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Book description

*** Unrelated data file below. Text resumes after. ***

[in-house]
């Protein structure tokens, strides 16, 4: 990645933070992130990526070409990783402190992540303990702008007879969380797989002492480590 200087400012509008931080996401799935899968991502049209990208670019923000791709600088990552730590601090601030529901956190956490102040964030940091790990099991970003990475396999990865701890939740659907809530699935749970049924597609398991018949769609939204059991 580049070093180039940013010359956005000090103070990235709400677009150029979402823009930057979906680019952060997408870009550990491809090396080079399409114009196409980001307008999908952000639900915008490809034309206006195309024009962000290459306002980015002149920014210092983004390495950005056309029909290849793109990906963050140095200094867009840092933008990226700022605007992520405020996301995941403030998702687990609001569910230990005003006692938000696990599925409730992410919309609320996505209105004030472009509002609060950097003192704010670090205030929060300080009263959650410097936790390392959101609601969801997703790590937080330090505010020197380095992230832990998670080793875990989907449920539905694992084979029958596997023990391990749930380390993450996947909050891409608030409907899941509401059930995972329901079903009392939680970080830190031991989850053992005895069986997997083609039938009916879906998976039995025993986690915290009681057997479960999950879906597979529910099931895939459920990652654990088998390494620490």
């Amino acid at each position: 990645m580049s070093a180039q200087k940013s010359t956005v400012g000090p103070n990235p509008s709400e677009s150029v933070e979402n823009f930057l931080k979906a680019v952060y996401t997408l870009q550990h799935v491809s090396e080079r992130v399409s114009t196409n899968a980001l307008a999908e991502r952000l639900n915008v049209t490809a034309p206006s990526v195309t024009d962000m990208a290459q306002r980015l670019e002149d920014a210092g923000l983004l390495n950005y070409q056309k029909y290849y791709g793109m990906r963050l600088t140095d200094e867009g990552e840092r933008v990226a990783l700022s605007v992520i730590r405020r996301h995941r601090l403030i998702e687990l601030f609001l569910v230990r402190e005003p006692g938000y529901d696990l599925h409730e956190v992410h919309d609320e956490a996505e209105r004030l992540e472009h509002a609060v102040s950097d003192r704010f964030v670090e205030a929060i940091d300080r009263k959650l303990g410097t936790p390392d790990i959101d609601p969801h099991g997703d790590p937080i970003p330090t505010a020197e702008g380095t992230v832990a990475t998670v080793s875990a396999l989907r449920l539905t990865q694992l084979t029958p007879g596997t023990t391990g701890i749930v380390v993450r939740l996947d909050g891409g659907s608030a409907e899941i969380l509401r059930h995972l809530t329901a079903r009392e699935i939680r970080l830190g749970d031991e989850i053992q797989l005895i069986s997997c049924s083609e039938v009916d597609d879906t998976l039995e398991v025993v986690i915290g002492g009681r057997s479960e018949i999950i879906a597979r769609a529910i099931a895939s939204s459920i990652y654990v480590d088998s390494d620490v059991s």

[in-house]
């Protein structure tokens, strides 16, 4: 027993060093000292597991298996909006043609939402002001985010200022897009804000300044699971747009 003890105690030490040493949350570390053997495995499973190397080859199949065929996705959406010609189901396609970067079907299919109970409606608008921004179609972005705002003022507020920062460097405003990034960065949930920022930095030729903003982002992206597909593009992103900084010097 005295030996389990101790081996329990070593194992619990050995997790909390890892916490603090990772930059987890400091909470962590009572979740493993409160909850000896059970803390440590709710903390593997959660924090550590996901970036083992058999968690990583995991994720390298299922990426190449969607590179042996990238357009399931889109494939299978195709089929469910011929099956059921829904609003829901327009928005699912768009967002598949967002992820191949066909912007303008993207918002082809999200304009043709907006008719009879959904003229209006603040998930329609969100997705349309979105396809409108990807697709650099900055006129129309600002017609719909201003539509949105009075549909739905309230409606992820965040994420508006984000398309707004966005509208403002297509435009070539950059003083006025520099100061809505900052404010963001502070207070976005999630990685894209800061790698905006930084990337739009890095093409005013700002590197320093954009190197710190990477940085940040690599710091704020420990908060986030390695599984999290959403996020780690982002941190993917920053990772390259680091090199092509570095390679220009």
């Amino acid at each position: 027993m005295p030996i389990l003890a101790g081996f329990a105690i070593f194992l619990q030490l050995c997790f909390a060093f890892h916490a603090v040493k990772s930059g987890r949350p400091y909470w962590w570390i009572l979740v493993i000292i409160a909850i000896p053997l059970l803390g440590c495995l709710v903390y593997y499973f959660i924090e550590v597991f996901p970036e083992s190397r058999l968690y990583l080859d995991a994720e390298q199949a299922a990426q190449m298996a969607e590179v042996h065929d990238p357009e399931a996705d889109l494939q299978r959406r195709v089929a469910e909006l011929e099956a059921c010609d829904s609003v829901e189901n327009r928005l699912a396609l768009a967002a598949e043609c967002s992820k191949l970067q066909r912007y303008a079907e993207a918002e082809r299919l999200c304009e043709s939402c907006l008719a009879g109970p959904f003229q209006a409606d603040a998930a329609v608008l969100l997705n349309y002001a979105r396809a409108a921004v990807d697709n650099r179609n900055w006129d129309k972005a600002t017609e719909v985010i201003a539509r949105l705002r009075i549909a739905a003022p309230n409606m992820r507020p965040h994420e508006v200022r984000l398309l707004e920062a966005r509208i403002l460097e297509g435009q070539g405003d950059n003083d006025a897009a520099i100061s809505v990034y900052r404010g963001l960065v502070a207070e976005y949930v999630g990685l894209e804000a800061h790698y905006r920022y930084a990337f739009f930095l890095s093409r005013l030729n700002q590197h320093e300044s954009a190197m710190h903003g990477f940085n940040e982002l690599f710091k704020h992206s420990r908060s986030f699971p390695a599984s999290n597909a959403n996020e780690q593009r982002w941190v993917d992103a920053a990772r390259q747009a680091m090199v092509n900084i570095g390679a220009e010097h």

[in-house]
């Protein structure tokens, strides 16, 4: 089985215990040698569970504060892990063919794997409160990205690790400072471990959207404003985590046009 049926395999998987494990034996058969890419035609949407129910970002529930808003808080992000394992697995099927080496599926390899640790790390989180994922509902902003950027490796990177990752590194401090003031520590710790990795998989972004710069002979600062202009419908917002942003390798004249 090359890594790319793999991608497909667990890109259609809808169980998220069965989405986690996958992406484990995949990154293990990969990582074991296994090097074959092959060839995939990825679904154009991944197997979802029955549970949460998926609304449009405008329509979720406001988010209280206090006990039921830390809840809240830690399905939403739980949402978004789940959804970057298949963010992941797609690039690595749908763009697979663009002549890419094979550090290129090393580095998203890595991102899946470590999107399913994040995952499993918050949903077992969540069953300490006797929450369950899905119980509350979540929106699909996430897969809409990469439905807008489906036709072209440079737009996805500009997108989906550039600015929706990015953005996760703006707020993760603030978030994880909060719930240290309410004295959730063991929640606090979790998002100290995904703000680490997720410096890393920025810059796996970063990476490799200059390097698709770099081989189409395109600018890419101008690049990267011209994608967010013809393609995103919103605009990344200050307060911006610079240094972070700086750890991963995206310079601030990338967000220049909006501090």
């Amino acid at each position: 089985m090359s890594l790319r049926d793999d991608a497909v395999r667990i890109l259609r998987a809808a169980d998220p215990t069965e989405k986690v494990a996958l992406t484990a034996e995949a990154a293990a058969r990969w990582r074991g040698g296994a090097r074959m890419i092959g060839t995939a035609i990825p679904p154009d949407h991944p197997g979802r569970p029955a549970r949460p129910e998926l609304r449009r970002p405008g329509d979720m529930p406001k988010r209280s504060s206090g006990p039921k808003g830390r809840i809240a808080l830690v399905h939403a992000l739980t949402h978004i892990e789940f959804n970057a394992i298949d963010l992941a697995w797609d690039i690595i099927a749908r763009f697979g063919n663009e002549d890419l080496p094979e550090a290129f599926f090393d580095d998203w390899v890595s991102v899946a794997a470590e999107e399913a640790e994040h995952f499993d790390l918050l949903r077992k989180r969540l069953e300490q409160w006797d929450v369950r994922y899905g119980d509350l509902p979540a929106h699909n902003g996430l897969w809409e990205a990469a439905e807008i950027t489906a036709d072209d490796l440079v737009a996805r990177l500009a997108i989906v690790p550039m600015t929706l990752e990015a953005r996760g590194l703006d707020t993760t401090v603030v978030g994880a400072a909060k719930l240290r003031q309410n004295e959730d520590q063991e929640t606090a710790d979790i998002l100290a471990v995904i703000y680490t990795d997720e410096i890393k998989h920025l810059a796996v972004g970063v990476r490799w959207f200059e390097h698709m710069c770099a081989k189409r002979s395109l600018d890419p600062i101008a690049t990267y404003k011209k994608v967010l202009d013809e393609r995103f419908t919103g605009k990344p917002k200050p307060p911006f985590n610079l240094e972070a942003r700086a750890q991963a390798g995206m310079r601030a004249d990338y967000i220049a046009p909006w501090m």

Tracing almost 200 years of history, Explaining Tort and Crime explains the development of tort law and criminal law in England compared with other legal systems. Referencing legal systems from around the globe, it uses innovative comparative and historical methods to identify patterns of legal development, to investigate the English law of fault doctrine across tort and crime, and to chart and explain three procedural interfaces: criminal powers to compensate, timing rules to control parallel actions, and convictions as evidence in later civil cases. Matthew Dyson draws on decades of research to offer an analysis of the field, examining patterns of legal development, visible as motifs in the law of many legal systems.

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